The United Nations' secretary general implored developed countries to tax the windfall profits of fossil fuel companies and redirect those resources to countries hardest hit by the climate crisis in his sombre remarks to the UN General Assembly in New York.
“We need to hold fossil fuel companies and their enablers to account,” António Guterres said Tuesday morning.
“Polluters must pay.”
Activists and environmental organizations have long pressured the federal government to impose a windfall tax on Canada’s oil and gas companies. In August, second-quarter financial statements revealed Canadian companies raked in sky-high net earnings, renewing calls for federal action.
But so far, there is no indication Canada will consider a windfall tax.
Canada’s National Observer asked Finance Canada about the possibility of a windfall tax on oil and gas profits in early August and the department responded with a statement outlining previously announced measures like a luxury tax on vehicles, the Canada Recovery Dividend and a corporate income tax increase.
Meanwhile, other governments are rising to the occasion.
Italy has already started collecting its windfall tax on energy companies, the U.K. approved a similar tax this summer and the European Commission recently proposed a windfall tax on the fossil fuel sector that would see funds redirected to households and businesses struggling with inflation.
Importantly, Guterres’ appeal goes one step further by urging countries to redirect funds collected from windfall taxes to countries suffering loss and damages caused by climate change as well as people struggling with rising food and energy prices.
Compensation for climate change impacts that can’t be avoided with adaptation or emission reductions — such as destructive events like wildfires or floods — is referred to as loss and damages. Developed countries like Canada are historically the biggest contributors to climate change, and poorer developing countries bear the worst impacts of the climate crisis while lacking the resources to recover, let alone transition their economies.
As previously reported by Canada’s National Observer, loss and damage is a contentious topic: richer countries are reluctant to commit resources and worry they’ll expose themselves to legal liability for past emissions and massive compensation claims from climate disasters.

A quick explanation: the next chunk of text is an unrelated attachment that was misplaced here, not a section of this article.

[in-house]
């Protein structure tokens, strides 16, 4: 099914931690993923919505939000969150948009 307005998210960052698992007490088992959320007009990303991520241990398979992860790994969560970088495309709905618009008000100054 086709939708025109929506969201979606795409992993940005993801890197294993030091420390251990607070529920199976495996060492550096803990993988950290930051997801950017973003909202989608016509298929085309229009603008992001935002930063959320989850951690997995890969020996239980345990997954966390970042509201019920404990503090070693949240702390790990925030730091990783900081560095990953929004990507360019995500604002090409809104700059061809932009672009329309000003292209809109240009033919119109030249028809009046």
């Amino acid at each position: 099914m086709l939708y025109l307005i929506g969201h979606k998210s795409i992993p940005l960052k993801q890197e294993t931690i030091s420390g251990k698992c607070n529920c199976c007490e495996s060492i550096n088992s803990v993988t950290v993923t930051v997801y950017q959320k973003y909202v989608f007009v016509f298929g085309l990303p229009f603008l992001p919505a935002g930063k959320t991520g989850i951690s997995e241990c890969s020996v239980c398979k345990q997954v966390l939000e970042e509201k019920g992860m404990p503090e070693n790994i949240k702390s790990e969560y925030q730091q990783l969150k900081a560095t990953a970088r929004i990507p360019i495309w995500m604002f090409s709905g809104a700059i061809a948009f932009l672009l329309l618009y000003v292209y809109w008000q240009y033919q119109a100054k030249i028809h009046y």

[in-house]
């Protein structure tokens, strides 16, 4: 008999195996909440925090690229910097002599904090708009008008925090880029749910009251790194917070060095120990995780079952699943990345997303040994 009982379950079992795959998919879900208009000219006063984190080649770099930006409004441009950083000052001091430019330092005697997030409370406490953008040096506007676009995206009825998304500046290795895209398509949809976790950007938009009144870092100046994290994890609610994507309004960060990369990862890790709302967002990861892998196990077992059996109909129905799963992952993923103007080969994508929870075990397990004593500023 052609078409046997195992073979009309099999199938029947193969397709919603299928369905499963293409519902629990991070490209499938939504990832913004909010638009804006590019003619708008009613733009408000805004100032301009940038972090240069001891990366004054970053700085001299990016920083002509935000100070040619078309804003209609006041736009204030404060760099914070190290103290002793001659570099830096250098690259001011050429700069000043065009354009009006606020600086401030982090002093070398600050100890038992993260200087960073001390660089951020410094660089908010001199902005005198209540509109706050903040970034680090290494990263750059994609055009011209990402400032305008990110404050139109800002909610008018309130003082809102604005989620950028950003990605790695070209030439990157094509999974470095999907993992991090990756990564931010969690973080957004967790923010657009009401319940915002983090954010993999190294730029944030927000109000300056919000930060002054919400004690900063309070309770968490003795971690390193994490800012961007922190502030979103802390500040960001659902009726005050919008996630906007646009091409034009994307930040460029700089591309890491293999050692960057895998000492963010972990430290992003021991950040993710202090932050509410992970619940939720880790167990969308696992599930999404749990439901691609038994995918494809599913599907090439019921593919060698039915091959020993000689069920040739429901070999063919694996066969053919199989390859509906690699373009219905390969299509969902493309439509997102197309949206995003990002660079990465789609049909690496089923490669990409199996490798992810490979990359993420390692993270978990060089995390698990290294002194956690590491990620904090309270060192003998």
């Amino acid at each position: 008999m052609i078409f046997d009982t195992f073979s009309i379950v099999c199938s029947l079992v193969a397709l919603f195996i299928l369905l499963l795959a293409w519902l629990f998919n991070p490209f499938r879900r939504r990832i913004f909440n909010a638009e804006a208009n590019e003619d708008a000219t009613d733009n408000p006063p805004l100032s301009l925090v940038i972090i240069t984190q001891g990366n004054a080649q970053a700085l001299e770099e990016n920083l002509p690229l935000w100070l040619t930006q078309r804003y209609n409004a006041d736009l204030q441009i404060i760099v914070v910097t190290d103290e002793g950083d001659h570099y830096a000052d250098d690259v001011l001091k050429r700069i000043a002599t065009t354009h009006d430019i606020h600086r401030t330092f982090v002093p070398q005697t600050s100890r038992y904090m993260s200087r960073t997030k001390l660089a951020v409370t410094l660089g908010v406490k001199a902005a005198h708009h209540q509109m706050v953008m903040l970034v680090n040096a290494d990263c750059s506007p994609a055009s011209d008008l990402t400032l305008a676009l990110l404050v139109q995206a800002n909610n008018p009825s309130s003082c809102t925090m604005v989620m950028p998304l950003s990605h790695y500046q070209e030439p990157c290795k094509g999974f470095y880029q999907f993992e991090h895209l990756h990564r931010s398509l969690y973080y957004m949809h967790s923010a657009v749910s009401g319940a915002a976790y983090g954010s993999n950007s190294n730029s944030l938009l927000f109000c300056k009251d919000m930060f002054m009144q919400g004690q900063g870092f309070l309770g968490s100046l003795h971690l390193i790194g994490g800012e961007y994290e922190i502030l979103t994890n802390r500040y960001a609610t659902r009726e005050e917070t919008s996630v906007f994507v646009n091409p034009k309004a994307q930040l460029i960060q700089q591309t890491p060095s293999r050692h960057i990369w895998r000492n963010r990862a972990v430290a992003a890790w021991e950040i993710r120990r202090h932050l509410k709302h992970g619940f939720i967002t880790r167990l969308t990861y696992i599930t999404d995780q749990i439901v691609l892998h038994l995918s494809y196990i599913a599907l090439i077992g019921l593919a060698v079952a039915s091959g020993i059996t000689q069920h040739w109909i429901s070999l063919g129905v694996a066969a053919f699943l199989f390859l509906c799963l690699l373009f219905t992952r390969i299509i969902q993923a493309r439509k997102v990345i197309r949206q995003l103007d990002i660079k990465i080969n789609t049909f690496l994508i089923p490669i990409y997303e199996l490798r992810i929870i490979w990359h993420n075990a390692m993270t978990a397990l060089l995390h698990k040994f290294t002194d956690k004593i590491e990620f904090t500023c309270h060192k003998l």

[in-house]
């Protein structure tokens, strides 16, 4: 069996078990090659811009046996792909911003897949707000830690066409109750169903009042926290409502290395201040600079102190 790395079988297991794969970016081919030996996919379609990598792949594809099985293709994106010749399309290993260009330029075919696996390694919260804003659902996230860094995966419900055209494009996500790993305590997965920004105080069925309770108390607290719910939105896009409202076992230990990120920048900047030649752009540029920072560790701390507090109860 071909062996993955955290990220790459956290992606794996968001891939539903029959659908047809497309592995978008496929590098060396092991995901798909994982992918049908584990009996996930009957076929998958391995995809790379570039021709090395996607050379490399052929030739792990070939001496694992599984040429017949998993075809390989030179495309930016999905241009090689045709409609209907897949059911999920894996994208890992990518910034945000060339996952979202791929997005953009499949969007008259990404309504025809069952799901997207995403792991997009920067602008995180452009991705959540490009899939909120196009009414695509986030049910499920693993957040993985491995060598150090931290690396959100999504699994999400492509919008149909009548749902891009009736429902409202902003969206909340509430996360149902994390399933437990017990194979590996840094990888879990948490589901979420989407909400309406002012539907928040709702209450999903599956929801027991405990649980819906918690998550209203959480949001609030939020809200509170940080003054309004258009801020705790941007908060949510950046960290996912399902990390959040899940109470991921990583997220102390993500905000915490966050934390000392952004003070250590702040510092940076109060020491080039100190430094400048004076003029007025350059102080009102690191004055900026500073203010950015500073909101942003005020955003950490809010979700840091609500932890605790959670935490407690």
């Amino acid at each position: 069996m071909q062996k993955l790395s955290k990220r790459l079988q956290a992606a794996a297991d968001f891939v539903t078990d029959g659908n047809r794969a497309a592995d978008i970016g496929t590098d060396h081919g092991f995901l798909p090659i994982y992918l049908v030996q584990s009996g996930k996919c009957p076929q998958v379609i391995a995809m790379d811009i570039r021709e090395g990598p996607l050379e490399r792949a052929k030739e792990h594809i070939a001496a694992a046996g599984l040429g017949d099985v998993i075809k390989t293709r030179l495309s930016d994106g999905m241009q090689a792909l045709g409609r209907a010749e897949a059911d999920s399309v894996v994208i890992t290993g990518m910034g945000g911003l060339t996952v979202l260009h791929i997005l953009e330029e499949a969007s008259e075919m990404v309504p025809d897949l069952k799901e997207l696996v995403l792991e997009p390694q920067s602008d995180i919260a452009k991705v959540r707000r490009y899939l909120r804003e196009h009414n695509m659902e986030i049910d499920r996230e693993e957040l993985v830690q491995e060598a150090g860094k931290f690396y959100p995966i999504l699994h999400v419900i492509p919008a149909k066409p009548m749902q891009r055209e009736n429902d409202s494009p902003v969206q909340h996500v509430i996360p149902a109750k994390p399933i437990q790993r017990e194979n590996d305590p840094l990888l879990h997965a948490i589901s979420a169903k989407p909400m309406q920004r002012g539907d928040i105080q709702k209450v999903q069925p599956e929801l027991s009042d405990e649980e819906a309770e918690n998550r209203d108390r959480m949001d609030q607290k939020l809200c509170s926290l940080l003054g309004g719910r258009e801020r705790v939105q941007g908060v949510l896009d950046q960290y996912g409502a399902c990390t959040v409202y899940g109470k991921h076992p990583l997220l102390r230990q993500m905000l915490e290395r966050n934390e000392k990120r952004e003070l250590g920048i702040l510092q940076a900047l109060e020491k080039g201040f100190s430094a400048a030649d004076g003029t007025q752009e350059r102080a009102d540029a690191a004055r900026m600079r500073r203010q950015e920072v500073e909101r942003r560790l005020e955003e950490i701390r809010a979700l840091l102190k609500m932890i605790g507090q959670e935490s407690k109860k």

On Sept. 6, more than 400 organizations from around the world signed a letter, initiated by the Climate Action Network, calling on the UN to ensure that loss and damages finance is on the formal agenda for the 2022 United Nations Climate Change Conference in Cairo, Egypt, this November. At last year’s conference, the U.S. and the EU blocked a proposal that would have provided developing countries impacted by climate disasters with financial support.
Guterres referenced the disastrous floods in Pakistan — “where one-third of the country is submerged by a monsoon on steroids” — as evidence of humanity’s “rendezvous with climate disaster.”
On Sept. 23, Fridays for Future is planning hundreds of climate strikes around the world, including 34 in Canada. Focused on climate justice and reparations, the strikes will call for policymakers to prioritize people over profit, listen to the voices of those most affected and provide loss and damages finance.
Guterres’ remarks also come on the heels of a new report by the U.S. House Natural Resources Committee that found public relations firms helped fossil fuel clients impede climate policy and deceive the public.
The “massive public relations machine” shielding the fossil fuel industry from scrutiny and getting rich in the process needs to be held to account, along with “banks, private equity, asset managers and other financial institutions that continue to invest and underwrite carbon pollution,” said Guterres.
“Just as they did for the tobacco industry decades before, lobbyists and spin doctors have spewed harmful misinformation. Fossil fuel interests need to spend less time averting a PR disaster and more time averting a planetary one.”
With the UN biodiversity conference in Montreal also on the horizon, Guterres emphasized the need for a global framework that will set ambitious targets to halt and reverse biodiversity loss, eliminate harmful subsidies that destroy ecosystems and finalize a legally binding agreement to conserve marine biodiversity.
On Day 2 of the UN General Assembly, Climate Action Network’s international climate diplomacy director Eddy Pérez noted Canada has “sent encouraging signals” that it will play a constructive role in ambitious outcomes at the biodiversity conference this December.
“But overall, the message from the General Assembly is plain: countries are distracted while the world burns, while fossil fuels profits skyrocket as families struggle to afford food and energy, while we face increasingly frequent and severe climate disasters,” Pérez said in a Climate Action Network press release.
He said Prime Minister Justin Trudeau’s absence from a climate action roundtable is “a dangerous sign.”
“While governments sleepwalk, the oil and gas industry continues to escape accountability and is already planning to exploit COP27 as their moment to promote gas expansion.”
"As Parliament resumes, Prime Minister Trudeau must use the weeks to come to forge ahead with his climate commitments and refuse to let industry pressure water down the action we urgently need.”
— With files from John Woodside
Natasha Bulowski, Local Journalism Initiative Reporter, Canada's National Observer